-prices double at city markets
By Femi Harris
The severe flooding of farming communities along the coast is affecting the supply of vegetables to the major city markets, where both vendors and consumers are paying more than double the price for what they say is sub-par produce.
With East Coast farming communities like Mahaica and Mahaicony inundated in the past weeks, vendors are tapping an increasingly scarce supply of vegetables, while consumers feel they are being taken advantage of and are worried about the situation.
At the major city markets yesterday, the stories were all the same.
A vendor at Bourda Market revealed that as a result of the flooding on the East Coast, the quantity of fresh vegetables has severely declined thus impacting quality and price.
“The flooding situation is very stressful,” one Bourda Market vendor told Stabroek News. She added, “I usually get my vegetables from Mahaica, but now because of the floods you can’t get anything and if you manage to get from a few farms that are higher than the flood waters you have to pay a dear price for them and an even dearer price to transport them.” She also pointed out that customers do not understand the price they pay to get the produce.
“They think that we are exploiting them, but the truth is we pay dear for these things and we have to make a profit if we are going to continue business.”
When asked about the price fluctuation of key vegetables since the flood, vendors confirmed that both the buying and selling prices have gone up.
A number of vendors from the Bourda Market explained that before the floods they paid around $100 to $120 per pound of tomatoes. Now, the prices range between $240 and $280 per pound. Similarly, a bag of cabbages that sold previously between $3,000 and $4,000 is now being sold for $8,000 and $9,000.
In addition to the rise in prices, most of the vegetables are not of the best quality because of the abundance of water to which they have been exposed. One vendor said that when she received her celery and eshallot from the farm they were very yellow. She added that “customers won’t purchase goods looking like that, so there again we lose.”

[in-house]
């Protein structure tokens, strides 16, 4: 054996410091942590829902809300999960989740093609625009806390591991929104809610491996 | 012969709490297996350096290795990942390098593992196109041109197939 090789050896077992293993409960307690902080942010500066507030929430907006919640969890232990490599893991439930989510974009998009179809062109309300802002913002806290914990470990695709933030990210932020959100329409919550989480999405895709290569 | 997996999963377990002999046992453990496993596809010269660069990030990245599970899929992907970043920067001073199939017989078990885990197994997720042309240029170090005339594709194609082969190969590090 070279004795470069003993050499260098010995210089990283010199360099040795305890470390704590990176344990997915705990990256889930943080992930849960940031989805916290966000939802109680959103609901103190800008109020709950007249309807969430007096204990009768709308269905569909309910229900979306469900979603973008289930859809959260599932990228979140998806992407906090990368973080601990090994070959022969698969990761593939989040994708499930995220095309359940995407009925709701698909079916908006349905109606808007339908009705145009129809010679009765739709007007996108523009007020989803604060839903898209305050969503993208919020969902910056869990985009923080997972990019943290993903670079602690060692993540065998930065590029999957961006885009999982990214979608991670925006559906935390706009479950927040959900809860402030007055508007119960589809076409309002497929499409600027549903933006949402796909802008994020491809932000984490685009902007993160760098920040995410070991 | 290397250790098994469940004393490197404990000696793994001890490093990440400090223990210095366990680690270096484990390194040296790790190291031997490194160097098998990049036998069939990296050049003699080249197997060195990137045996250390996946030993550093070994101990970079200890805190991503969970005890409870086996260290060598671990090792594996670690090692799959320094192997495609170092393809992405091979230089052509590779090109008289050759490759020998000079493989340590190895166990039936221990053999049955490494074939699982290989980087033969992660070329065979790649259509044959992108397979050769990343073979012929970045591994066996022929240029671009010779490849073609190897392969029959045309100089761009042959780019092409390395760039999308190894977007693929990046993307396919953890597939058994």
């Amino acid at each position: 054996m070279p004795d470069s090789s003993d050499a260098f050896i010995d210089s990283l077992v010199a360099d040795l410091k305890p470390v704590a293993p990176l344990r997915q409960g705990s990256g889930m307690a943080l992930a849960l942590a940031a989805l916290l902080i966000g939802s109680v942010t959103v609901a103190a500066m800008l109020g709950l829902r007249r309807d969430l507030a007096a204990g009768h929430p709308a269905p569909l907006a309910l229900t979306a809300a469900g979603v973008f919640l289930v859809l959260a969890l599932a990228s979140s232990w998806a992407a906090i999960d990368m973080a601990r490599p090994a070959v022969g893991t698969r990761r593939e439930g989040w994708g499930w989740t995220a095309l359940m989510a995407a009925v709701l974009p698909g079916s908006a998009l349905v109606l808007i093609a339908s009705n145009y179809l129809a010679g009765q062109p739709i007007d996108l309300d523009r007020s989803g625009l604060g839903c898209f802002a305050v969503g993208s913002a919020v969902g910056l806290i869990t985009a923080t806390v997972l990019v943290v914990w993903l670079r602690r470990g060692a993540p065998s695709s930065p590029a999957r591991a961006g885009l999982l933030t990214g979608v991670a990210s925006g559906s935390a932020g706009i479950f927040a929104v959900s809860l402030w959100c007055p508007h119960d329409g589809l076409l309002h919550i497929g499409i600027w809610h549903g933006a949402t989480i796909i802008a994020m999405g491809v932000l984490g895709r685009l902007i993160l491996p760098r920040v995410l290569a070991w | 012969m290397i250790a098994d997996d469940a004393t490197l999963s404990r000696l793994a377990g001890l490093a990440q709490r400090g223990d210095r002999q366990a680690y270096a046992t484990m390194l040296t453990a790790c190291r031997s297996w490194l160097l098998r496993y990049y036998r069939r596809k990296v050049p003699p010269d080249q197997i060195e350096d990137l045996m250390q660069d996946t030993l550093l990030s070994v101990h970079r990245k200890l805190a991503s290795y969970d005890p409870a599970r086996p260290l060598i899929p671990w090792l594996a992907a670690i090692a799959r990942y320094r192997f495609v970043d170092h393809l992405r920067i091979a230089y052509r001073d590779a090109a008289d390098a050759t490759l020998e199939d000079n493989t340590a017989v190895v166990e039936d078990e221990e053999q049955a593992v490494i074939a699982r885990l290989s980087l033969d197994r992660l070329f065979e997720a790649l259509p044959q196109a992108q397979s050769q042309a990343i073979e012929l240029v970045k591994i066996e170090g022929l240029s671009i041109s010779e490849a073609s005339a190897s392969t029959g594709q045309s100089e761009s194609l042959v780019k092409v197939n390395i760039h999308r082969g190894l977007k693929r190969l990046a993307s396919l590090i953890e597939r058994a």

The same problems exist with other popular vegetables such as bora, boulanger, pumpkin, calaloo and ochro, just to name a few. Bora that was sold at $100 per bundle is now sold at $200 per bundle at some places. The same is the case with pumpkin and ochro.
Vendors at the Stabroek Market also told of similar hardships during the flood period. A group of vendors from the market spoke of the high prices that they now have to pay for eschallot. Before the floods, eschallot was sold at $100 and $160 per pound. But with the present state of the East Cost flooding, they are now being sold at $300, $360 and even $500 per lb.
The Stabroek Market vendors also sounded the cry about the poor quality and unavailability of the frequently bought vegetables.
Some of them noted that with the present situation they are going to have to try and have the goods come from other farms, which is the case with some other vendors, so as to cushion such effects when they arise. Some vendors stated that they not only get their vegetables from farms on the East Coast, but from Berbice, Timehri and Parika as well. They nevertheless acknowledged that when one area is flooded, it can have an effect on the other areas in some way or the other, though it would not be as severe as if they were dependent on only one farm area.
Meanwhile, one consumer declared: “The vendors are exploiting us, every day the prices going up.” Another exclaimed “when yuh come to de market, yuh have to pay a fortune for lil bit goods and de quality is very bad.” Consumers are also complaining that the supply of vegetables is “barely enough to feed their families at one cook” and that “something should be done to ensure that we are not exploited the way these vendors are trying to exploit us.”